“Unbelievable! It’s hot even out on the water,” exclaims a GREMM volunteer research assistant participating in the photo-ID program for large rorquals in the St. Lawrence Estuary. On July 4, under a brightly shining sun and despite the ensuing glare on the water, on her trip out of Tadoussac this volunteer identified fin whales Bp955 (“Ti-Croche”) and Bp918, not to mention her observation of twenty or so belugas and several minke whales.

In Franquelin, observations have been coming in from our observer almost daily, but are never the same. She sees three fin whales plying the local waters for 45 minutes on June 27. On July 1, again three fin whales – perhaps the same ones as earlier in the week – pass by her house. She also notes the presence of a minke whale and a gray seal. On July 2, she sees but one fin whale and one minke whale and on July 3, two minke whales.

Still farther east, Anick Boileau, Director of the Sept-Îles Education and Research Centre (CERSI), began her research season off Sept-Îles, and was able to observe in her first week on the water 10 fin whales, 5 humpback whales (including a female with calf), 26 minke whales, hundreds of porpoises and a basking shark!

A few kilometres down river, in Longue-Pointe-de-Mingan, one finds the Mingan Island Cetacean Study (MICS). Minke whales are seen daily from the MICS museum. At sea, the two research boats tally six or seven humpbacks and one fin whale on June 28. On July 1, observations are more scarce: four fin whales and one humpback. Where did the dozens of individuals seen last week go? It’s possible their prey might have moved to another sector, and with them, the whales.

Same story on the other side of the river. Between L’Anse-à-Beaufils and Percé, our observer/naturalist crosses paths during her July 3 whale-watching trips one fin whale and one humpback. While humpback whales were omnipresent last week, activity in the area has since tapered off. Nevertheless, there are always the ever present and dynamic minke whales.

On July 1, off the coast of Gaspé, a humpback began to approach the boat of our collaborator René Roy, who carries out photo-ID work for MICS. The animal lingered around the boat (whose engine had been turned off) for quite a while. René Roy was able to identify the individual as a humpback he had photographed back in 2011, but not yet registered in the catalogue. On July 2, he photographs 10 humpbacks, including Tic Tac Toe, Irisept and Boom Boom River (known as Gaspar in the Estuary). The following day, however, with his boat carrying him over the Banc des Américains, he fails to spot any blows.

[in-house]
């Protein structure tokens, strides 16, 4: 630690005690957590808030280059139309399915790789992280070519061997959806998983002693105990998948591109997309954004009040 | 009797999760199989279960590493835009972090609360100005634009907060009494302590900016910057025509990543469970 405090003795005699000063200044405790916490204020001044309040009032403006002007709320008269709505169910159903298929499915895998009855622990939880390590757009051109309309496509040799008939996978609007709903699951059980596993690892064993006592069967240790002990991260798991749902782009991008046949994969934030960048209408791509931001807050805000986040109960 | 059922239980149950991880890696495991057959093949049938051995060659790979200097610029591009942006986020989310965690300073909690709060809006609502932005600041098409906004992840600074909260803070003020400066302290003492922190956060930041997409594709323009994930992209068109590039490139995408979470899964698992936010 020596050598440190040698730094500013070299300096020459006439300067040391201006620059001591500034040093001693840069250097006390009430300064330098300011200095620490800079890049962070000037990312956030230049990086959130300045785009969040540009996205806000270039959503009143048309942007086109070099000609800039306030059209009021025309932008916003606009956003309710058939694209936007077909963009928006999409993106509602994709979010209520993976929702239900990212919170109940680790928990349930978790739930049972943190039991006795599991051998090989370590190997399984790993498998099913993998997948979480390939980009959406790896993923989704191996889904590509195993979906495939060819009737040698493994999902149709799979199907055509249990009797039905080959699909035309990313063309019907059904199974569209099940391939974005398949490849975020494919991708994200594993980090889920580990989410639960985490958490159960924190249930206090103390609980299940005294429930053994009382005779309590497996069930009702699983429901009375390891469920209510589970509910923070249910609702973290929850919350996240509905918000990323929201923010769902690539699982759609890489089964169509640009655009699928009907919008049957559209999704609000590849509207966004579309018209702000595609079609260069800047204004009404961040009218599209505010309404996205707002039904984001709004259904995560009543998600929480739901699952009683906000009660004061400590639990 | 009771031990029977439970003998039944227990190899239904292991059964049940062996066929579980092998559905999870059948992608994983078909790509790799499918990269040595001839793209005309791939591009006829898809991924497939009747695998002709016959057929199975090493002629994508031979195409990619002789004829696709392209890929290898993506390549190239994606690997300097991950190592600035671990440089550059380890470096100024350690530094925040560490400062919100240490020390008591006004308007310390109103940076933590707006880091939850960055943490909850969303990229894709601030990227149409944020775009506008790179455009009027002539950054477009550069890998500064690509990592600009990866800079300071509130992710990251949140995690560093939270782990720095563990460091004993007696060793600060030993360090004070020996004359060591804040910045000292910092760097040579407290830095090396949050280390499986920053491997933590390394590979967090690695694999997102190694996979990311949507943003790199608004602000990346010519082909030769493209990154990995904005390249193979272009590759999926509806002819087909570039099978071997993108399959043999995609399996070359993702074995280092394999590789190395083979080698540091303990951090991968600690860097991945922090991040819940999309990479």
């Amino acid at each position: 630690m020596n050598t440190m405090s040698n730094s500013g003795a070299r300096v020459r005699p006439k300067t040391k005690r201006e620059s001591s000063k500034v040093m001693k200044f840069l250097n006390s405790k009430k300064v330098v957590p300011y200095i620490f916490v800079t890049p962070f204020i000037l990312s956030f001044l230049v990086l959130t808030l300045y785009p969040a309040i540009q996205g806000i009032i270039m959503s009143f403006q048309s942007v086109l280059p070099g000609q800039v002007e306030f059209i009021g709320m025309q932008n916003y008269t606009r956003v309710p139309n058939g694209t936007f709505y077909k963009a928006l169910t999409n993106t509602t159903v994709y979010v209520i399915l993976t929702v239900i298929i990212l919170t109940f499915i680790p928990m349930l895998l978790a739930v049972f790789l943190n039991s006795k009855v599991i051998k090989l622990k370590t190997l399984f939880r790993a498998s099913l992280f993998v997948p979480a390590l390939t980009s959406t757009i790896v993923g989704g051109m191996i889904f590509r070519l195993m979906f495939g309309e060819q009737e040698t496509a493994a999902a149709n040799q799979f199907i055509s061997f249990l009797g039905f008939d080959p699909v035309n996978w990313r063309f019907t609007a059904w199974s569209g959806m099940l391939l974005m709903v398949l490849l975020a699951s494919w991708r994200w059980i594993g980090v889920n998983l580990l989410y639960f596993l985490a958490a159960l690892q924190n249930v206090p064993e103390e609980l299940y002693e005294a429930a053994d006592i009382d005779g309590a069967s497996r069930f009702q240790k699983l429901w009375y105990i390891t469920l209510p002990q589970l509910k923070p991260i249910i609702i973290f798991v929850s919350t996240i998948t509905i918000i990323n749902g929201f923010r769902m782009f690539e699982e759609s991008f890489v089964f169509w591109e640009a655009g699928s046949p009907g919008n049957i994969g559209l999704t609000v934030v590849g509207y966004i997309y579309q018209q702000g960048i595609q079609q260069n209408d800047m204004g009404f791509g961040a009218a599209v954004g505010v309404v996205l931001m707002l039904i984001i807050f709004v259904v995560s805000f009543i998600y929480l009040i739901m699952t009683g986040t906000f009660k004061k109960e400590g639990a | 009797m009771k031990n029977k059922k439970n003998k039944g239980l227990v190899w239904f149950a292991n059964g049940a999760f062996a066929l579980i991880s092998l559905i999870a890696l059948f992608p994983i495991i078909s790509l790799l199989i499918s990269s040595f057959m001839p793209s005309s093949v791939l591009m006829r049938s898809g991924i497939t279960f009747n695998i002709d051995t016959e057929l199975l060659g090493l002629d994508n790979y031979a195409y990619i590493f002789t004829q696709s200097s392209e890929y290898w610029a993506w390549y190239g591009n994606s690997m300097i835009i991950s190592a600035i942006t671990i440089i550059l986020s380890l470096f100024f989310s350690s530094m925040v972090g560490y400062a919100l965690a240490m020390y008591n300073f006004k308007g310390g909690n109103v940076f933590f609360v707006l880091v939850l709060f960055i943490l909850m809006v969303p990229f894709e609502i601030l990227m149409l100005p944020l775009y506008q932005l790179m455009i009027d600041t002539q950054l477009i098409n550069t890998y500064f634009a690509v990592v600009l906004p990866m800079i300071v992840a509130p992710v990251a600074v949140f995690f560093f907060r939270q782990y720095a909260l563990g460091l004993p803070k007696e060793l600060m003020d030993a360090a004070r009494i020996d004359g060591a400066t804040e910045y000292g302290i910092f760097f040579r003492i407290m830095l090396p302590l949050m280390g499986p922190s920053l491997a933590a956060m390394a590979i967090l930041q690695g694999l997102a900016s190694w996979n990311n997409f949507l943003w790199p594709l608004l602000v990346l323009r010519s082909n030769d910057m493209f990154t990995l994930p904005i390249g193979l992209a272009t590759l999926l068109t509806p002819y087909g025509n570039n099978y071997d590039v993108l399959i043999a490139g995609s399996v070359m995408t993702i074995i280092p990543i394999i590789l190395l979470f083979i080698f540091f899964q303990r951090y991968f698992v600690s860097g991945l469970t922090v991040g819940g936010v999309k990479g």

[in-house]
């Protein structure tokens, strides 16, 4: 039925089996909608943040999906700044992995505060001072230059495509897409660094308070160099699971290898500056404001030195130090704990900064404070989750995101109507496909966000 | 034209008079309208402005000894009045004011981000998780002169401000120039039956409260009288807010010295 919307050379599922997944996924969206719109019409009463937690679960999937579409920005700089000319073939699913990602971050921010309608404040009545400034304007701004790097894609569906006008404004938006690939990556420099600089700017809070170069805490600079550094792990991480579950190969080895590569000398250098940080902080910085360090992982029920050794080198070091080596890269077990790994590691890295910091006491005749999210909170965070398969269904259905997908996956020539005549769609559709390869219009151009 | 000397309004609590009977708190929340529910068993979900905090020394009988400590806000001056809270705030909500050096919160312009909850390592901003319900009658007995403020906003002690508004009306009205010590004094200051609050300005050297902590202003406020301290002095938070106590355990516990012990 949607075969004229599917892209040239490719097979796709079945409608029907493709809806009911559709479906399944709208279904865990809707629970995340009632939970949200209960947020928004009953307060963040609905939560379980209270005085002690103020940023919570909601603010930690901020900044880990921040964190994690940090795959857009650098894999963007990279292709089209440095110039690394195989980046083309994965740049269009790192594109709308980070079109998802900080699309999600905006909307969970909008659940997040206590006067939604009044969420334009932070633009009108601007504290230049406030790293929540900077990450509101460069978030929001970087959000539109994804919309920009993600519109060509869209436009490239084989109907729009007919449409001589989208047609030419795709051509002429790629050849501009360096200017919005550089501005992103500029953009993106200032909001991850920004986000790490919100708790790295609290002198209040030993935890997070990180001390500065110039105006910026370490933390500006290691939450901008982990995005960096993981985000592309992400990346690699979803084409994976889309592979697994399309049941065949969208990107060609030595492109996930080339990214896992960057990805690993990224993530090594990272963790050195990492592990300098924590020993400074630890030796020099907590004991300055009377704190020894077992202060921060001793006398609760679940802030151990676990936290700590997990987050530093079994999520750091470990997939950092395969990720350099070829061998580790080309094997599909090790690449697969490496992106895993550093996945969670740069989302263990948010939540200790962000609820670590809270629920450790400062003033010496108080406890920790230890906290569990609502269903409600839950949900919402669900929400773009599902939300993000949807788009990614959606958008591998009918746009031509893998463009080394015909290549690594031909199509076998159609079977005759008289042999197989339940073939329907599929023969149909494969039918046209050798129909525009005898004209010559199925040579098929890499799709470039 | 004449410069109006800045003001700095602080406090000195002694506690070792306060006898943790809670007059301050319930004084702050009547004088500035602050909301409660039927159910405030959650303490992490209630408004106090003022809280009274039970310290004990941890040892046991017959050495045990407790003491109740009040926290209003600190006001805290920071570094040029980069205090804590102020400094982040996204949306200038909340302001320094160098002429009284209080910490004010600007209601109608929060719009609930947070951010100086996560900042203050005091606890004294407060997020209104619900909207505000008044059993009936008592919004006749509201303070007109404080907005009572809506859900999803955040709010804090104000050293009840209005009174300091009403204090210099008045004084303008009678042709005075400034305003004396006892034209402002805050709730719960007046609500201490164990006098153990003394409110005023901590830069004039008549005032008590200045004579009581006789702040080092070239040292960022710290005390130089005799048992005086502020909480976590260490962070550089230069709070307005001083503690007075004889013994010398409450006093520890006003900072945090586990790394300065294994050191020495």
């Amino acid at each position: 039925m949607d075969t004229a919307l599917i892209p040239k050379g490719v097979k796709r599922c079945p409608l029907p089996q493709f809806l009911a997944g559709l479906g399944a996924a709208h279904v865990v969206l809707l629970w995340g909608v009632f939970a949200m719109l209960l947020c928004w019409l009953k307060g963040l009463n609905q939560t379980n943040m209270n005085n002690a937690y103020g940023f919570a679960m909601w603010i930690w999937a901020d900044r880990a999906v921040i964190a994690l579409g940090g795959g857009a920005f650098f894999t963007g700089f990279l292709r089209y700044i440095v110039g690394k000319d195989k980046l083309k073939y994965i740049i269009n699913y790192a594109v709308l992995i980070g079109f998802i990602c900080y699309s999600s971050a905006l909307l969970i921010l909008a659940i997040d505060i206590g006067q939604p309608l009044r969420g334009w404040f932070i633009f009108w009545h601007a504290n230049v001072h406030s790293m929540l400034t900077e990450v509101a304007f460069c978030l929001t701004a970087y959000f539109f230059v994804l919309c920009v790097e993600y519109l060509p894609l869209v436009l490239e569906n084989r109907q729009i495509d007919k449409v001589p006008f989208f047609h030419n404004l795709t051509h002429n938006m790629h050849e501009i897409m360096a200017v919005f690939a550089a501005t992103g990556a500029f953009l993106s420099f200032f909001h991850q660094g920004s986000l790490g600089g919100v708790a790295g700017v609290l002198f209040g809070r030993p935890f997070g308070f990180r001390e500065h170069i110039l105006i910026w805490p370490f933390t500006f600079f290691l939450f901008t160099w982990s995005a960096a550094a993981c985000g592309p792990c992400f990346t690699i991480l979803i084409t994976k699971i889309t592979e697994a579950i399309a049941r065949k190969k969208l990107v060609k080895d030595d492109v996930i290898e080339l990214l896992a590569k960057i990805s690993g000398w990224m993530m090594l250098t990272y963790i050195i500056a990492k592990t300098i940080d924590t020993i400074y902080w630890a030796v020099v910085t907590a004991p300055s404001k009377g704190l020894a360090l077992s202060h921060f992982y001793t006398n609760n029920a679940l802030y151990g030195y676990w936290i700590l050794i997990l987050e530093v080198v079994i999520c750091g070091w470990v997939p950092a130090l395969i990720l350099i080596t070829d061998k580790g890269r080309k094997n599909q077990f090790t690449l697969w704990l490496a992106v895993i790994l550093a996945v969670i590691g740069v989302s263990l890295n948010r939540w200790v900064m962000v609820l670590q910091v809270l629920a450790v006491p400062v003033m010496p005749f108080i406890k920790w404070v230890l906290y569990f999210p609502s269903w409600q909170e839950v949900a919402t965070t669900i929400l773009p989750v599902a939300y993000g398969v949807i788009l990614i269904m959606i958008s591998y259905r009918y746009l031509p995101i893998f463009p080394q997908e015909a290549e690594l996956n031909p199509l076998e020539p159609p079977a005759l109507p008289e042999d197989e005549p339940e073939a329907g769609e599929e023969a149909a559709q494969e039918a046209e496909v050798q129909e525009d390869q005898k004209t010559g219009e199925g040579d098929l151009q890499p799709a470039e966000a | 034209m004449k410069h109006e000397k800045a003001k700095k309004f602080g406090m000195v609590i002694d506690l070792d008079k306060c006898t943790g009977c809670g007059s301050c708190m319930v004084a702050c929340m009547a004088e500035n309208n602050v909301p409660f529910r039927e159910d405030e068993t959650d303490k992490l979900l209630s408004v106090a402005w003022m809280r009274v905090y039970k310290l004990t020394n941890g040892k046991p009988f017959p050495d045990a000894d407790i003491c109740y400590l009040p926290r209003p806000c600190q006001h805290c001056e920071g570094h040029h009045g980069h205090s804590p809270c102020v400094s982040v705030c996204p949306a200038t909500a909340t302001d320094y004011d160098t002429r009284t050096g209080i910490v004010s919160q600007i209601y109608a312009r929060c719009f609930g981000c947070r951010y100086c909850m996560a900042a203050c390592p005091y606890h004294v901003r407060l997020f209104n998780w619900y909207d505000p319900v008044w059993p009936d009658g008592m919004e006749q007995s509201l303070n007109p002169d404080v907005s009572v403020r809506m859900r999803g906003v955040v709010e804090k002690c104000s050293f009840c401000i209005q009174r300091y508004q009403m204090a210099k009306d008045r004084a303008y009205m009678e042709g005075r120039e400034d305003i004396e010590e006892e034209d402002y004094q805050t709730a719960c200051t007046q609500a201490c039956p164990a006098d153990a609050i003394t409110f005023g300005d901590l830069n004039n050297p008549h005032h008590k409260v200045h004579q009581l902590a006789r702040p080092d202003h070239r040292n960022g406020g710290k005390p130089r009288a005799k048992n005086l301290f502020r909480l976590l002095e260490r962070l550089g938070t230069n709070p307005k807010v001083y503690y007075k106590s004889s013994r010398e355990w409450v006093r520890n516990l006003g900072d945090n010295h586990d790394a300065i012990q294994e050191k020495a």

Against the backdrop of the Petite-Vallée music festival, one festivalgoer is witness to a different type of spectacle: dozens of stealthy harbour porpoises. Before returning to attend a concert, he also spotted a large spout erupt above the water surface.

Lastly, our observer from Baie-des-Sables in the Lower St. Lawrence region finally spots two minke whales, his first of the season. “I was beginning to lose hope, believing the area was no longer appealing to whales,” he sighs. There are also rumours of a beluga in the area, an observation that would be rather rare, but not impossible. Every year, belugas visit areas outside their summer range. If you happen see one, don’t hesitate to report it to the Quebec Marine Mammal Emergency Response Network.

Legend for the whales

Light grey: Beluga
Dark grey: Fin Whale
Black: Minke Whale
Light blue: Humpback Whale
Dark blue: Blue Whale
Violet: Right Whale

Legend for the dolphins

Brown: Harbour Porpoise
Light grey: White-sided Dolphins

Legend for the seals

Grey: Grey Seal
Brown: Harp Seal
Kaki: Harbour Seal

Legend for the sharks

Light grey: Basking Shark

Observation of the Week - 5/7/2018

Marie-Ève Muller

Marie-Ève Muller is responsible for GREMM's communications and spokeperson for the Quebec Marine Mammal Emergencies Response Network (QMMERN). As Editor-in-Chief for Whales Online, she devours research and has an insatiable thirst for the stories of scientists and observers. Drawing from her background in literature and journalism, Marie-Ève strives to put the fragile reality of cetaceans into words and images.

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